CMNH Curate is a system that allows museum visitors to curate their own museum experience. This project was completed during my Interaction Design Studio at Carnegie Mellon, with three other students. Working with the Carnegie Museum of Natural History, we defined our project brief.
We began our design process with contextual inquiry and expert interviews at the museum. Through this research, we hoped to understand both how visitors are currently experiencing the museum, and the goals and values of the museum staff. From this, we generated several opportunities to enhance the visitor experience.
From these observations, we framed our design challenge as such:
With our design challenge in mind, we enumerated objectives for our intervention. These objectives served as the basis for our concept ideation, and will serve as guiding factors for evaluation upon implementation.
With our objectives in mind, we began ideating solutions to our design challenge. Through generative design exercises, conversations with museum staff, and exploration of past precedents, we created a number of concepts to consider.
CMNH Curate is a system that allows museum visitors to curate their own museum experience. Through this experience, they will discover larger themes within the museum and learn about their own interests. The system will allow for a deeper connection with museum content, a more active visitor experience, and the generation of valuable data for museum staff. Curate consists of four main touchpoints: a visitor tag, object plaques, a digital reflection wall, and a mobile web app.
Four themes exist across the museum: anthropological, biological, geological, and anthropocentric. These themes are the context for the Curate system. All objects in the museum will be categorized with one or more of these themes.
The first touchpoint is to purchase and receive your tag of admission from the museum desk. Once the user pins their tag in a visible location, they can start collecting items to build their personal profile. Should the viewer find a particular artifact interesting, they can detach their tag from its clip and tap the specified location to add to their collection. The tag will then change colors to signify the addition of themes to the visitor’s profile. As the visitor wanders through the museum and adds more items, the tag changes and reflects their primary thematic interests through color.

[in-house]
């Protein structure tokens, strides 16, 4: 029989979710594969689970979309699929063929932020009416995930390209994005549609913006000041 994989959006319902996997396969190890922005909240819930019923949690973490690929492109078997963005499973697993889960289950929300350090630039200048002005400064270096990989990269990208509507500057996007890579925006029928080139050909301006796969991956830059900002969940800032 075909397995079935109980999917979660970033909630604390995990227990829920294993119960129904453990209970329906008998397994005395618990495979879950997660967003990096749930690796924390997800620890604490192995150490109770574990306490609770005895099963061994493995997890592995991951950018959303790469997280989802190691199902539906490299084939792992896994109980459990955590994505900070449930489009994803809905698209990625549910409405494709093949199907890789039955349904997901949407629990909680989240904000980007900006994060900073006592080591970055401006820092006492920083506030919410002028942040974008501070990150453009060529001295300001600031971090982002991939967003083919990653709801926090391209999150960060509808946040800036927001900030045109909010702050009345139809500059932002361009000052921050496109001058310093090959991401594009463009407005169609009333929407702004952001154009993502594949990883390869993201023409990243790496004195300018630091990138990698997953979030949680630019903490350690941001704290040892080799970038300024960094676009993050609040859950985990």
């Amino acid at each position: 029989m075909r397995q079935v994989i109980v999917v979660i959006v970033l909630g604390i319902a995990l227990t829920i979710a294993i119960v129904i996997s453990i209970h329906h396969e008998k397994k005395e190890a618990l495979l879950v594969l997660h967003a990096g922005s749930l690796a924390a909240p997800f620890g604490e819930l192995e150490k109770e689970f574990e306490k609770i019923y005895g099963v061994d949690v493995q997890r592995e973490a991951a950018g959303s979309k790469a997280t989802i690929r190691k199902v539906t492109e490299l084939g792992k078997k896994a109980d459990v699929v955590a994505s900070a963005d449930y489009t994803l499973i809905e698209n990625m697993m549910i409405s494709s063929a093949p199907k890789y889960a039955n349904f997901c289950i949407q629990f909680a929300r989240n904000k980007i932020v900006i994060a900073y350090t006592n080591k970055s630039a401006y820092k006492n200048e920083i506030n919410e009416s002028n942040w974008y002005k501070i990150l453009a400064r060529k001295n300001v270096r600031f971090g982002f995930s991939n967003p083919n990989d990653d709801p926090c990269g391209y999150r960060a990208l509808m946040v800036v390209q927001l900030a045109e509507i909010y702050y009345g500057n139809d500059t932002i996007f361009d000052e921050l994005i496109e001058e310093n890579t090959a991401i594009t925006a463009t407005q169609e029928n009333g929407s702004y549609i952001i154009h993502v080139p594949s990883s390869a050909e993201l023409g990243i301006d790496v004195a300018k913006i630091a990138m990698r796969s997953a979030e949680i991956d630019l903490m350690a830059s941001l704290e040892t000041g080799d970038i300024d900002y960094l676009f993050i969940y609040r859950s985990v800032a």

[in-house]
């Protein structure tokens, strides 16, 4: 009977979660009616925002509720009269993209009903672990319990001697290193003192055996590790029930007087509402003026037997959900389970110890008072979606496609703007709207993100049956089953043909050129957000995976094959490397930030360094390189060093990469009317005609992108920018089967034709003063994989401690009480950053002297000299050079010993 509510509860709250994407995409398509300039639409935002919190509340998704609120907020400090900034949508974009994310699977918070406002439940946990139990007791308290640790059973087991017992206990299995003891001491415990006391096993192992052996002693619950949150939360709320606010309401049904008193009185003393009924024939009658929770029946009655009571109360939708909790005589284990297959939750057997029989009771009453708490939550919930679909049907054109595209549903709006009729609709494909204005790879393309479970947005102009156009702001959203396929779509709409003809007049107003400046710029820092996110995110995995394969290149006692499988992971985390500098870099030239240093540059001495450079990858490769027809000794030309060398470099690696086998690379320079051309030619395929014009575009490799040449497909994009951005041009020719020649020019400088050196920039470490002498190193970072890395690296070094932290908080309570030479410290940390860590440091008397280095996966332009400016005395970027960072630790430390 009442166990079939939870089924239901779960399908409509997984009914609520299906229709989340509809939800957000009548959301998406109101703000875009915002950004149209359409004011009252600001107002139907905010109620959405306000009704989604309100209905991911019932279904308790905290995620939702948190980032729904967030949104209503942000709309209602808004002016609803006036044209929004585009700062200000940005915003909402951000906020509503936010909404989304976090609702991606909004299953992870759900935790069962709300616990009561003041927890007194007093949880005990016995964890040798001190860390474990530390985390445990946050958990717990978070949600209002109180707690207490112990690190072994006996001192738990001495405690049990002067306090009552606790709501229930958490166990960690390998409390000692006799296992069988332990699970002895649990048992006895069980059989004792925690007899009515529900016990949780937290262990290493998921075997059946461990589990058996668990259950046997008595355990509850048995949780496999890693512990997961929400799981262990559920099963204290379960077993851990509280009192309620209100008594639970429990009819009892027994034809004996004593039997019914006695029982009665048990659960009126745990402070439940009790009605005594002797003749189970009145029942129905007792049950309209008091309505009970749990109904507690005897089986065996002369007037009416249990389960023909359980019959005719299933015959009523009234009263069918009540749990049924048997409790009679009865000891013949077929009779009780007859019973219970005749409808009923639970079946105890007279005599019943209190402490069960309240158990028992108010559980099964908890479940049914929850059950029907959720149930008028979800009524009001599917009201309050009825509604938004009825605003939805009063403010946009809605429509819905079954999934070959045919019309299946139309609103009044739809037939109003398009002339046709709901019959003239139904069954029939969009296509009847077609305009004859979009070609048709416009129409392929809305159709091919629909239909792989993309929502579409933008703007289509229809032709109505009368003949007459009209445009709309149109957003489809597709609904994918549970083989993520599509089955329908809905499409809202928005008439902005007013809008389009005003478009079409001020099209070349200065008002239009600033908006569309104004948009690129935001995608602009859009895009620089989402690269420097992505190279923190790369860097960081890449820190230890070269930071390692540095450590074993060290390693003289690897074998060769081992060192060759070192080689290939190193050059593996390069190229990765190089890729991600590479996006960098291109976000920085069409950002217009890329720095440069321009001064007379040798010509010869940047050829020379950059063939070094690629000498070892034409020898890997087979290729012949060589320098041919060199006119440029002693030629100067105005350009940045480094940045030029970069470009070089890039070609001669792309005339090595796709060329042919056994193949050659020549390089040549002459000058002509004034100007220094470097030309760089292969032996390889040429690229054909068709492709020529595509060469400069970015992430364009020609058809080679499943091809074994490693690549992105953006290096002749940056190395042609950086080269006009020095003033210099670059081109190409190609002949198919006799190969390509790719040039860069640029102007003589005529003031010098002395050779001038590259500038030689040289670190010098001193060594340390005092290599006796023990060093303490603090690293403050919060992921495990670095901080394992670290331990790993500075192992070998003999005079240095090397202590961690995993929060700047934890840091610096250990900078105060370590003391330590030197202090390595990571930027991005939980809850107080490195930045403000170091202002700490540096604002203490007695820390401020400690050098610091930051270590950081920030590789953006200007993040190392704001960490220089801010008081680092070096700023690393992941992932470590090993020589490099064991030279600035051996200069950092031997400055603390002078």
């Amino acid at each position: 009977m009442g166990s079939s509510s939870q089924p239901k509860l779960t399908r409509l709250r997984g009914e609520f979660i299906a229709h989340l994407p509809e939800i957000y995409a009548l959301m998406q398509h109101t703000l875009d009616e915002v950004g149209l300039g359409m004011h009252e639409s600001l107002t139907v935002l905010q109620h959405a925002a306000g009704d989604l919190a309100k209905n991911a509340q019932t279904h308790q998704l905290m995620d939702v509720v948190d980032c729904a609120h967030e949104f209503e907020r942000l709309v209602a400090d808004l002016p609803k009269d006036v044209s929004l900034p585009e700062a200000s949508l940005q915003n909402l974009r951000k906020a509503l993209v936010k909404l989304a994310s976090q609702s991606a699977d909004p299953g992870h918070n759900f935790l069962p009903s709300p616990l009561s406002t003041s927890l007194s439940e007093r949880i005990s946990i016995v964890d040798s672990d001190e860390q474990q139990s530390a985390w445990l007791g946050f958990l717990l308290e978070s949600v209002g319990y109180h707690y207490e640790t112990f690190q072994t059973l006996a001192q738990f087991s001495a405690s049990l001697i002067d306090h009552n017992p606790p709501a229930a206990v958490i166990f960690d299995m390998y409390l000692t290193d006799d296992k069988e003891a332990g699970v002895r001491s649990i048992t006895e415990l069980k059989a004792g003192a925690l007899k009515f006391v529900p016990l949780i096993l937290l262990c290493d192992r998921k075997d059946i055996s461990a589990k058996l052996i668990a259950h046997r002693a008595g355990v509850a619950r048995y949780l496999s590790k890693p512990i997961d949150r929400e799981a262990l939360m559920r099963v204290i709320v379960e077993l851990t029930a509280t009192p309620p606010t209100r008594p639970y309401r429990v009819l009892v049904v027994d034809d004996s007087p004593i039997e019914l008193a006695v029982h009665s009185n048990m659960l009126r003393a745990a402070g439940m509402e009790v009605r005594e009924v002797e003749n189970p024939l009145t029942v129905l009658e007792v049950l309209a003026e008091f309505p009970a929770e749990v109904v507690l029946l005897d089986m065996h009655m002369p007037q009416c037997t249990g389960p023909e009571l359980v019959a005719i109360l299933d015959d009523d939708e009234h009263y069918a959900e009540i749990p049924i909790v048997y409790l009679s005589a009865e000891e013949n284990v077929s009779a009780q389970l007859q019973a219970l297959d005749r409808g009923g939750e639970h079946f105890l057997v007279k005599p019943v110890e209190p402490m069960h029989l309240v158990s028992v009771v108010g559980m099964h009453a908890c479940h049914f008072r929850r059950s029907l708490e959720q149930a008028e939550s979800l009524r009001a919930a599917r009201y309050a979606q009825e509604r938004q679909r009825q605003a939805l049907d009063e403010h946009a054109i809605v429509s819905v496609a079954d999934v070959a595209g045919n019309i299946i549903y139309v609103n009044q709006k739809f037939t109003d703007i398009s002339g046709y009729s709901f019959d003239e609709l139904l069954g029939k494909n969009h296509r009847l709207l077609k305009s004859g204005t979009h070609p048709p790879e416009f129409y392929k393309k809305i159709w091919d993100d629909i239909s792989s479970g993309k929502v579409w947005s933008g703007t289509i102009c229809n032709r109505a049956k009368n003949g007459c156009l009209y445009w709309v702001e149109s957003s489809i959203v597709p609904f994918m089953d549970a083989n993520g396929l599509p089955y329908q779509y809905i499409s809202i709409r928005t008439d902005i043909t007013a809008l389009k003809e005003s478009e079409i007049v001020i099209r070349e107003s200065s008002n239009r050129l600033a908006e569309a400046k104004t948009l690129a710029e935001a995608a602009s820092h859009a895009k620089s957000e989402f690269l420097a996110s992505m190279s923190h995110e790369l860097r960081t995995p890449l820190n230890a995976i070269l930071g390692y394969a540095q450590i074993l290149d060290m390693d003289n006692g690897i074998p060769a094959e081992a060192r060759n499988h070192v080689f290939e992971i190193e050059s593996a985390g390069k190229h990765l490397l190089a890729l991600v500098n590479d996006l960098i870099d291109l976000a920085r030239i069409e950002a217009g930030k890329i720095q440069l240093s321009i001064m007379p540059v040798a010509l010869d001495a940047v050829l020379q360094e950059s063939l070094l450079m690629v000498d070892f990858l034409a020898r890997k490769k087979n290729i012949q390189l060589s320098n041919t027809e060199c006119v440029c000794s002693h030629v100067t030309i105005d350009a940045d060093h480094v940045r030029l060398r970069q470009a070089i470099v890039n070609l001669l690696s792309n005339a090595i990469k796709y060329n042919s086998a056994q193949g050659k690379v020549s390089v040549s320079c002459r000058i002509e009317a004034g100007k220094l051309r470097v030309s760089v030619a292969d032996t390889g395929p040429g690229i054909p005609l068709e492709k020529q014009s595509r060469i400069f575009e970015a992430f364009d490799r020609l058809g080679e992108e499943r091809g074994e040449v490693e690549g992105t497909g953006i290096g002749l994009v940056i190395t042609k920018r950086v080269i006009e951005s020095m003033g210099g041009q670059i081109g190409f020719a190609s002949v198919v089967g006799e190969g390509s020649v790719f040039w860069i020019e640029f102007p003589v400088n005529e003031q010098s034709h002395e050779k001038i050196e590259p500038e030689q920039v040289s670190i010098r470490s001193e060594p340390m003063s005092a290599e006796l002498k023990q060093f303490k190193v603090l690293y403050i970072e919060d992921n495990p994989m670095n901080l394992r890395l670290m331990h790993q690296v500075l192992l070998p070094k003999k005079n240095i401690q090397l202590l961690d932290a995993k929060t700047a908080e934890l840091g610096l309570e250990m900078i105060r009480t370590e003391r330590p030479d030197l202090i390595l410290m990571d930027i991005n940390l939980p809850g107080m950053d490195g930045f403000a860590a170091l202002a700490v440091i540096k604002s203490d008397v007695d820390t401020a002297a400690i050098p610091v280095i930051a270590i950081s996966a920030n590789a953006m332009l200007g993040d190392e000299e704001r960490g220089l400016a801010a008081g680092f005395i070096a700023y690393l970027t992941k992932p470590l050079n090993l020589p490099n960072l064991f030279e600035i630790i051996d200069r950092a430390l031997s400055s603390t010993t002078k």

As a user collects objects throughout the museum, their tag will change color to reflect the new themes of the objects they collect. The tag color will act as a type of passive navigation tool for visitors, implying connections between their color profile and museum objects. This fuzzy exploration will help encourage discovery of new objects.
As visitors enter the museum, they encounter a series of updated plaques. Each plaque contains an RFID contact, enabling visitors to “collect” individual objects or displays, adding them to their digital collection. Color-coded icons along the top of each plaque provide a visual indication of the themes represented in a particular display, allowing museum-goers to identify potential objects of interest at a glance. We developed a suite of 4 plaque typologies to accommodate existing displays. With the goal of minimizing both cost and impact to museum infrastructure, we included digital as well as analogue plaques.
(my primary contribution)
At the end of a visitor’s experience at the museum, they will be met by a Reflection Wall. Here, they will be able to reflect on the experience they just had, understand how they relate to other museum visitors, and hopefully commence further engagement with the museum.
The wall consists of two parts. First, a console designed for individual interaction allows the user to return their tag, complete a reflection, and receive a takeaway sticker leading them to an after-museum experience. Second, a larger display above shows popular museum objects and keeps a running profile of museum visitors.
The sticker visitors receive as they leave the museum acts as a QR code leading to a mobile web app. Through this experience, visitors can revisit their collection of objects and further explore the themes they discovered. These will both act as tools for discovering relevant content from the museum’s archive.
If implemented, Curate creates opportunities for museum staff far beyond those presented above. Data gathered will generate insights that can aid staff in making more informed decisions and engaging with visitors in a deeper way. Marketing and curation efforts can be more responsive to visitor interest. The popularity of different objects will aid staff in planning new exhibitions with a better understanding of the content visitors are likely to respond most to. The after-museum experience creates a compelling reason for visitors to create profiles. And those profiles can be used for more target marketing about various events and exhibits that match a visitor’s profile.